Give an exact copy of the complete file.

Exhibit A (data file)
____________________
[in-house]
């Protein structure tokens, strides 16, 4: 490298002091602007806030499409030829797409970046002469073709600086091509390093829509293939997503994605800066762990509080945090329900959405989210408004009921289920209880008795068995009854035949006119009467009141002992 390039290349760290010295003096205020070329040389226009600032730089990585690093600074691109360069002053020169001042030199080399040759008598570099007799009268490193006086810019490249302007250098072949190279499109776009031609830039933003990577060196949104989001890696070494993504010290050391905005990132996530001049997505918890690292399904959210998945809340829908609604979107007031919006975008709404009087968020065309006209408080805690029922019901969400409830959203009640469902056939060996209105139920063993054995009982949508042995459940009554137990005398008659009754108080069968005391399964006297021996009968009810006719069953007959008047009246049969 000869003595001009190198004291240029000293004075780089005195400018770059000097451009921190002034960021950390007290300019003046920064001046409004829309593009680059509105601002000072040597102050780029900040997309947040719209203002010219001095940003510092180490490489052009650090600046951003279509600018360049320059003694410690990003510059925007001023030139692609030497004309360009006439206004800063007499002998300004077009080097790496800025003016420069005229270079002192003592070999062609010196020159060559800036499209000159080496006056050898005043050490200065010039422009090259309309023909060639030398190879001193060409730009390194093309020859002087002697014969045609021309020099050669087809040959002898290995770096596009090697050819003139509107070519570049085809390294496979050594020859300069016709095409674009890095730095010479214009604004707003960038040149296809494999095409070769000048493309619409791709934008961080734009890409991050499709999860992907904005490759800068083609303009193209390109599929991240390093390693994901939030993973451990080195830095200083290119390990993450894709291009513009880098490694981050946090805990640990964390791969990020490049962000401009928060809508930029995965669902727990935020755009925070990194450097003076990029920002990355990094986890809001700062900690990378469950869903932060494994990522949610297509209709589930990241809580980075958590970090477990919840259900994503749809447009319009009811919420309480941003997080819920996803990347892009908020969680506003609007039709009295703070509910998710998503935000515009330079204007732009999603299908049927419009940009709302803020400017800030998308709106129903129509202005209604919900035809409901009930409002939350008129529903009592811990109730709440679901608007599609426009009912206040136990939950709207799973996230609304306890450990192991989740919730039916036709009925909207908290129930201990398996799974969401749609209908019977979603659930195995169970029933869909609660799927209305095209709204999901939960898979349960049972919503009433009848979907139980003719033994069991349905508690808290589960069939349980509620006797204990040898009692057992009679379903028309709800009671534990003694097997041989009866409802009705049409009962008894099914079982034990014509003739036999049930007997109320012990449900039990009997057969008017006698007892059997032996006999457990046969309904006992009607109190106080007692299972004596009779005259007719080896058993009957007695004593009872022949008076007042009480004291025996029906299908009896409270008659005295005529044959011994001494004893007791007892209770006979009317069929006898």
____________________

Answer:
[in-house]
């Protein structure tokens, strides 16, 4: 490298002091602007806030499409030829797409970046002469073709600086091509390093829509293939997503994605800066762990509080945090329900959405989210408004009921289920209880008795068995009854035949006119009467009141002992 390039290349760290010295003096205020070329040389226009600032730089990585690093600074691109360069002053020169001042030199080399040759008598570099007799009268490193006086810019490249302007250098072949190279499109776009031609830039933003990577060196949104989001890696070494993504010290050391905005990132996530001049997505918890690292399904959210998945809340829908609604979107007031919006975008709404009087968020065309006209408080805690029922019901969400409830959203009640469902056939060996209105139920063993054995009982949508042995459940009554137990005398008659009754108080069968005391399964006297021996009968009810006719069953007959008047009246049969 000869003595001009190198004291240029000293004075780089005195400018770059000097451009921190002034960021950390007290300019003046920064001046409004829309593009680059509105601002000072040597102050780029900040997309947040719209203002010219001095940003510092180490490489052009650090600046951003279509600018360049320059003694410690990003510059925007001023030139692609030497004309360009006439206004800063007499002998300004077009080097790496800025003016420069005229270079002192003592070999062609010196020159060559800036499209000159080496006056050898005043050490200065010039422009090259309309023909060639030398190879001193060409730009390194093309020859002087002697014969045609021309020099050669087809040959002898290995770096596009090697050819003139509107070519570049085809390294496979050594020859300069016709095409674009890095730095010479214009604004707003960038040149296809494999095409070769000048493309619409791709934008961080734009890409991050499709999860992907904005490759800068083609303009193209390109599929991240390093390693994901939030993973451990080195830095200083290119390990993450894709291009513009880098490694981050946090805990640990964390791969990020490049962000401009928060809508930029995965669902727990935020755009925070990194450097003076990029920002990355990094986890809001700062900690990378469950869903932060494994990522949610297509209709589930990241809580980075958590970090477990919840259900994503749809447009319009009811919420309480941003997080819920996803990347892009908020969680506003609007039709009295703070509910998710998503935000515009330079204007732009999603299908049927419009940009709302803020400017800030998308709106129903129509202005209604919900035809409901009930409002939350008129529903009592811990109730709440679901608007599609426009009912206040136990939950709207799973996230609304306890450990192991989740919730039916036709009925909207908290129930201990398996799974969401749609209908019977979603659930195995169970029933869909609660799927209305095209709204999901939960898979349960049972919503009433009848979907139980003719033994069991349905508690808290589960069939349980509620006797204990040898009692057992009679379903028309709800009671534990003694097997041989009866409802009705049409009962008894099914079982034990014509003739036999049930007997109320012990449900039990009997057969008017006698007892059997032996006999457990046969309904006992009607109190106080007692299972004596009779005259007719080896058993009957007695004593009872022949008076007042009480004291025996029906299908009896409270008659005295005529044959011994001494004893007791007892209770006979009317069929006898």